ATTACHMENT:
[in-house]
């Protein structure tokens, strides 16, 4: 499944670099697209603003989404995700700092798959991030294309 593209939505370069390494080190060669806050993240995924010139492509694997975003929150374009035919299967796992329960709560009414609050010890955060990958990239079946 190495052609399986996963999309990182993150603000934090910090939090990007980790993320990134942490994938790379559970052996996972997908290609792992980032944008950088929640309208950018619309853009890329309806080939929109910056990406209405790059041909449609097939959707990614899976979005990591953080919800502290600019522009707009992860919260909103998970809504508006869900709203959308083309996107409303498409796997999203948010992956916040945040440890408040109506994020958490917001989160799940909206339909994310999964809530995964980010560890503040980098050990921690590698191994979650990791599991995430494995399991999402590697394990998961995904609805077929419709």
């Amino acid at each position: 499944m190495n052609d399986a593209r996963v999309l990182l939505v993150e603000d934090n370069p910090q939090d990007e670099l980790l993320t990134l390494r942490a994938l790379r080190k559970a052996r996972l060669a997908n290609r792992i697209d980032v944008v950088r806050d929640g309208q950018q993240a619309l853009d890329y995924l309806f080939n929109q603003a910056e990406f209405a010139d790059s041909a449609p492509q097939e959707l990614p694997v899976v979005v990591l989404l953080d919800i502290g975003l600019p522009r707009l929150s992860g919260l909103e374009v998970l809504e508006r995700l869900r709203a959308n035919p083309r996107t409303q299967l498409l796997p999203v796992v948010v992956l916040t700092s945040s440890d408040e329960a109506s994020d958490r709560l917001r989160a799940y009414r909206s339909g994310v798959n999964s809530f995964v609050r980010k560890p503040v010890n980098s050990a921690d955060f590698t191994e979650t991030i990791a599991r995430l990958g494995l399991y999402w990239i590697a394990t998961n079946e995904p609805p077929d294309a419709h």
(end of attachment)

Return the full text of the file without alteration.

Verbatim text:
[in-house]
């Protein structure tokens, strides 16, 4: 499944670099697209603003989404995700700092798959991030294309 593209939505370069390494080190060669806050993240995924010139492509694997975003929150374009035919299967796992329960709560009414609050010890955060990958990239079946 190495052609399986996963999309990182993150603000934090910090939090990007980790993320990134942490994938790379559970052996996972997908290609792992980032944008950088929640309208950018619309853009890329309806080939929109910056990406209405790059041909449609097939959707990614899976979005990591953080919800502290600019522009707009992860919260909103998970809504508006869900709203959308083309996107409303498409796997999203948010992956916040945040440890408040109506994020958490917001989160799940909206339909994310999964809530995964980010560890503040980098050990921690590698191994979650990791599991995430494995399991999402590697394990998961995904609805077929419709």
């Amino acid at each position: 499944m190495n052609d399986a593209r996963v999309l990182l939505v993150e603000d934090n370069p910090q939090d990007e670099l980790l993320t990134l390494r942490a994938l790379r080190k559970a052996r996972l060669a997908n290609r792992i697209d980032v944008v950088r806050d929640g309208q950018q993240a619309l853009d890329y995924l309806f080939n929109q603003a910056e990406f209405a010139d790059s041909a449609p492509q097939e959707l990614p694997v899976v979005v990591l989404l953080d919800i502290g975003l600019p522009r707009l929150s992860g919260l909103e374009v998970l809504e508006r995700l869900r709203a959308n035919p083309r996107t409303q299967l498409l796997p999203v796992v948010v992956l916040t700092s945040s440890d408040e329960a109506s994020d958490r709560l917001r989160a799940y009414r909206s339909g994310v798959n999964s809530f995964v609050r980010k560890p503040v010890n980098s050990a921690d955060f590698t191994e979650t991030i990791a599991r995430l990958g494995l399991y999402w990239i590697a394990t998961n079946e995904p609805p077929d294309a419709h």